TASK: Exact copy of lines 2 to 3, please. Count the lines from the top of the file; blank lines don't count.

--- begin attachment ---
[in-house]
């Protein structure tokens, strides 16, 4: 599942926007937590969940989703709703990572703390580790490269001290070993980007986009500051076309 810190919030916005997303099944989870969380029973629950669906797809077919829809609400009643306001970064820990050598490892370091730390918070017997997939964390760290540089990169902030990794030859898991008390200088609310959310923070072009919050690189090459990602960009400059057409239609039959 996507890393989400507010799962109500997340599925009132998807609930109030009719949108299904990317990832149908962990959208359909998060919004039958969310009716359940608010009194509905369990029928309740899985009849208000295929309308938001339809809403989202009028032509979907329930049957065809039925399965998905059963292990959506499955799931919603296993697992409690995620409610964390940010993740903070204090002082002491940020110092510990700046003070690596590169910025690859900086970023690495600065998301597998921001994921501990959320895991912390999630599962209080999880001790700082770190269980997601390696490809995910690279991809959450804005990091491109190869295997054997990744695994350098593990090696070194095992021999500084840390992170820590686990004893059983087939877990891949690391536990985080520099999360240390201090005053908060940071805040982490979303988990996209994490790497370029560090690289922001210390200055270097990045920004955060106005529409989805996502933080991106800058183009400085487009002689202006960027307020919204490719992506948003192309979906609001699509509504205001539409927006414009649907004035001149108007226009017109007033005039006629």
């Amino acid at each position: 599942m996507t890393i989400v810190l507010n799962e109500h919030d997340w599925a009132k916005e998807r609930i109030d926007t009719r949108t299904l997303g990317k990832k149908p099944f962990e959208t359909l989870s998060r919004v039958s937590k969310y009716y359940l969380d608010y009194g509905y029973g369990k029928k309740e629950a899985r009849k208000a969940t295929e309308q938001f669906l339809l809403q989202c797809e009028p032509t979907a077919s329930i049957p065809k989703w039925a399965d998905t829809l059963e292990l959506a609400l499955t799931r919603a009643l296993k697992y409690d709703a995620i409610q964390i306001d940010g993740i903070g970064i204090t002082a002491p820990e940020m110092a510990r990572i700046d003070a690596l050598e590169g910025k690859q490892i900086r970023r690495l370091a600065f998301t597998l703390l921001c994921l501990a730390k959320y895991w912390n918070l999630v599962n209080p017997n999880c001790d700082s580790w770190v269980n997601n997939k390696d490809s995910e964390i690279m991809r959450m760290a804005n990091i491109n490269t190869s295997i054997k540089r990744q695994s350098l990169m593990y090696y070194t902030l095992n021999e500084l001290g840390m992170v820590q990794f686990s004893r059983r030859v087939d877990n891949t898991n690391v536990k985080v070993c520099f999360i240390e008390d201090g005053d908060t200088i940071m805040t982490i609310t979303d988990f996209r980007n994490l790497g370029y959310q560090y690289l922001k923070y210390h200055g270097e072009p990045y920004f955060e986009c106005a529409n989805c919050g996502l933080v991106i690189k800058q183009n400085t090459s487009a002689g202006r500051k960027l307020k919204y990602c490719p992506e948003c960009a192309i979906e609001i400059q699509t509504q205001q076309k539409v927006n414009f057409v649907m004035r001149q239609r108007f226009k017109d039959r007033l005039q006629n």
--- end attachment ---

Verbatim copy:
């Protein structure tokens, strides 16, 4: 599942926007937590969940989703709703990572703390580790490269001290070993980007986009500051076309 810190919030916005997303099944989870969380029973629950669906797809077919829809609400009643306001970064820990050598490892370091730390918070017997997939964390760290540089990169902030990794030859898991008390200088609310959310923070072009919050690189090459990602960009400059057409239609039959 996507890393989400507010799962109500997340599925009132998807609930109030009719949108299904990317990832149908962990959208359909998060919004039958969310009716359940608010009194509905369990029928309740899985009849208000295929309308938001339809809403989202009028032509979907329930049957065809039925399965998905059963292990959506499955799931919603296993697992409690995620409610964390940010993740903070204090002082002491940020110092510990700046003070690596590169910025690859900086970023690495600065998301597998921001994921501990959320895991912390999630599962209080999880001790700082770190269980997601390696490809995910690279991809959450804005990091491109190869295997054997990744695994350098593990090696070194095992021999500084840390992170820590686990004893059983087939877990891949690391536990985080520099999360240390201090005053908060940071805040982490979303988990996209994490790497370029560090690289922001210390200055270097990045920004955060106005529409989805996502933080991106800058183009400085487009002689202006960027307020919204490719992506948003192309979906609001699509509504205001539409927006414009649907004035001149108007226009017109007033005039006629």
């Amino acid at each position: 599942m996507t890393i989400v810190l507010n799962e109500h919030d997340w599925a009132k916005e998807r609930i109030d926007t009719r949108t299904l997303g990317k990832k149908p099944f962990e959208t359909l989870s998060r919004v039958s937590k969310y009716y359940l969380d608010y009194g509905y029973g369990k029928k309740e629950a899985r009849k208000a969940t295929e309308q938001f669906l339809l809403q989202c797809e009028p032509t979907a077919s329930i049957p065809k989703w039925a399965d998905t829809l059963e292990l959506a609400l499955t799931r919603a009643l296993k697992y409690d709703a995620i409610q964390i306001d940010g993740i903070g970064i204090t002082a002491p820990e940020m110092a510990r990572i700046d003070a690596l050598e590169g910025k690859q490892i900086r970023r690495l370091a600065f998301t597998l703390l921001c994921l501990a730390k959320y895991w912390n918070l999630v599962n209080p017997n999880c001790d700082s580790w770190v269980n997601n997939k390696d490809s995910e964390i690279m991809r959450m760290a804005n990091i491109n490269t190869s295997i054997k540089r990744q695994s350098l990169m593990y090696y070194t902030l095992n021999e500084l001290g840390m992170v820590q990794f686990s004893r059983r030859v087939d877990n891949t898991n690391v536990k985080v070993c520099f999360i240390e008390d201090g005053d908060t200088i940071m805040t982490i609310t979303d988990f996209r980007n994490l790497g370029y959310q560090y690289l922001k923070y210390h200055g270097e072009p990045y920004f955060e986009c106005a529409n989805c919050g996502l933080v991106i690189k800058q183009n400085t090459s487009a002689g202006r500051k960027l307020k919204y990602c490719p992506e948003c960009a192309i979906e609001i400059q699509t509504q205001q076309k539409v927006n414009f057409v649907m004035r001149q239609r108007f226009k017109d039959r007033l005039q006629n």